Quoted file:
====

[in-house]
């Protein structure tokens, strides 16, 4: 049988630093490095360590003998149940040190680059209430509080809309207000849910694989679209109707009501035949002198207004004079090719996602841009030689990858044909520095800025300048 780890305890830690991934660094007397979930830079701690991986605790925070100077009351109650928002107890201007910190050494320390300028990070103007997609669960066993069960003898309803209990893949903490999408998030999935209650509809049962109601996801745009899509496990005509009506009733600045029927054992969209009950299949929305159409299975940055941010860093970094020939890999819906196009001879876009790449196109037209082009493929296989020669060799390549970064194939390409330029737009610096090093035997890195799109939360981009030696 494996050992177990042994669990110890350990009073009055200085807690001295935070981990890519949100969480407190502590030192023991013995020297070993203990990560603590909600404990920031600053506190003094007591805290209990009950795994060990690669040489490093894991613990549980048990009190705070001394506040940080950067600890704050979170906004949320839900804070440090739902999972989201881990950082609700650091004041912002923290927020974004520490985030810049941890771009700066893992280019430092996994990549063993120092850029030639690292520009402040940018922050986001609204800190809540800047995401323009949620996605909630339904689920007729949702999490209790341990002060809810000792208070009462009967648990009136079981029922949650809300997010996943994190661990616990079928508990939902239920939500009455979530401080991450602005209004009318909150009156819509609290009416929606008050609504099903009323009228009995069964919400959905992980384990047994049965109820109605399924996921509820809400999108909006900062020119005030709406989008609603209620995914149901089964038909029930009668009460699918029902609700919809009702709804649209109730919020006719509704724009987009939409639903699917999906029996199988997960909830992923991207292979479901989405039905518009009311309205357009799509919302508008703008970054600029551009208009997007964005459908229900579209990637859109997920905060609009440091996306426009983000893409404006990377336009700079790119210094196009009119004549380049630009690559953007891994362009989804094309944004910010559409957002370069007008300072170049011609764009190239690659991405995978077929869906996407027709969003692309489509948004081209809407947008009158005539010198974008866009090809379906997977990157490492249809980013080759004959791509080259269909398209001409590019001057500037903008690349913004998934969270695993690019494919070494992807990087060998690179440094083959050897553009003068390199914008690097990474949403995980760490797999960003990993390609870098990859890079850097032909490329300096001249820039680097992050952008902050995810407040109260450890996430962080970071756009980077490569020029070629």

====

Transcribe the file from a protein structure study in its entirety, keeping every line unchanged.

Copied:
[in-house]
């Protein structure tokens, strides 16, 4: 049988630093490095360590003998149940040190680059209430509080809309207000849910694989679209109707009501035949002198207004004079090719996602841009030689990858044909520095800025300048 780890305890830690991934660094007397979930830079701690991986605790925070100077009351109650928002107890201007910190050494320390300028990070103007997609669960066993069960003898309803209990893949903490999408998030999935209650509809049962109601996801745009899509496990005509009506009733600045029927054992969209009950299949929305159409299975940055941010860093970094020939890999819906196009001879876009790449196109037209082009493929296989020669060799390549970064194939390409330029737009610096090093035997890195799109939360981009030696 494996050992177990042994669990110890350990009073009055200085807690001295935070981990890519949100969480407190502590030192023991013995020297070993203990990560603590909600404990920031600053506190003094007591805290209990009950795994060990690669040489490093894991613990549980048990009190705070001394506040940080950067600890704050979170906004949320839900804070440090739902999972989201881990950082609700650091004041912002923290927020974004520490985030810049941890771009700066893992280019430092996994990549063993120092850029030639690292520009402040940018922050986001609204800190809540800047995401323009949620996605909630339904689920007729949702999490209790341990002060809810000792208070009462009967648990009136079981029922949650809300997010996943994190661990616990079928508990939902239920939500009455979530401080991450602005209004009318909150009156819509609290009416929606008050609504099903009323009228009995069964919400959905992980384990047994049965109820109605399924996921509820809400999108909006900062020119005030709406989008609603209620995914149901089964038909029930009668009460699918029902609700919809009702709804649209109730919020006719509704724009987009939409639903699917999906029996199988997960909830992923991207292979479901989405039905518009009311309205357009799509919302508008703008970054600029551009208009997007964005459908229900579209990637859109997920905060609009440091996306426009983000893409404006990377336009700079790119210094196009009119004549380049630009690559953007891994362009989804094309944004910010559409957002370069007008300072170049011609764009190239690659991405995978077929869906996407027709969003692309489509948004081209809407947008009158005539010198974008866009090809379906997977990157490492249809980013080759004959791509080259269909398209001409590019001057500037903008690349913004998934969270695993690019494919070494992807990087060998690179440094083959050897553009003068390199914008690097990474949403995980760490797999960003990993390609870098990859890079850097032909490329300096001249820039680097992050952008902050995810407040109260450890996430962080970071756009980077490569020029070629």